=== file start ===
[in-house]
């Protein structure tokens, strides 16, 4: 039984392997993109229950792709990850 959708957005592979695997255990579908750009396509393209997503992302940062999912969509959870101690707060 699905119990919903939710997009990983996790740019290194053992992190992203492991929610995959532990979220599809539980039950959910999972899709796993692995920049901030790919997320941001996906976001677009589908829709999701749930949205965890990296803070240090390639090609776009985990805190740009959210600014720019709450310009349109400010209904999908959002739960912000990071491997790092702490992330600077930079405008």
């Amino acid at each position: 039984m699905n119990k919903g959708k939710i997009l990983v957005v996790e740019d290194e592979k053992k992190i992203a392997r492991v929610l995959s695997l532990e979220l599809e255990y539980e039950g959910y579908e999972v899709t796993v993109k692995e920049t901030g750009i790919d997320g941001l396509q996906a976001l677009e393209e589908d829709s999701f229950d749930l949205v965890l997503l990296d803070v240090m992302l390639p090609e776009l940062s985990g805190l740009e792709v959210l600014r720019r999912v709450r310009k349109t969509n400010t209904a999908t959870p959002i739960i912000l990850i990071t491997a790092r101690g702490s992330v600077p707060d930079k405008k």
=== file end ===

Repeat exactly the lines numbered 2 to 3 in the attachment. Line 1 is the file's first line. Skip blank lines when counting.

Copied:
């Protein structure tokens, strides 16, 4: 039984392997993109229950792709990850 959708957005592979695997255990579908750009396509393209997503992302940062999912969509959870101690707060 699905119990919903939710997009990983996790740019290194053992992190992203492991929610995959532990979220599809539980039950959910999972899709796993692995920049901030790919997320941001996906976001677009589908829709999701749930949205965890990296803070240090390639090609776009985990805190740009959210600014720019709450310009349109400010209904999908959002739960912000990071491997790092702490992330600077930079405008």
């Amino acid at each position: 039984m699905n119990k919903g959708k939710i997009l990983v957005v996790e740019d290194e592979k053992k992190i992203a392997r492991v929610l995959s695997l532990e979220l599809e255990y539980e039950g959910y579908e999972v899709t796993v993109k692995e920049t901030g750009i790919d997320g941001l396509q996906a976001l677009e393209e589908d829709s999701f229950d749930l949205v965890l997503l990296d803070v240090m992302l390639p090609e776009l940062s985990g805190l740009e792709v959210l600014r720019r999912v709450r310009k349109t969509n400010t209904a999908t959870p959002i739960i912000l990850i990071t491997a790092r101690g702490s992330v600077p707060d930079k405008k």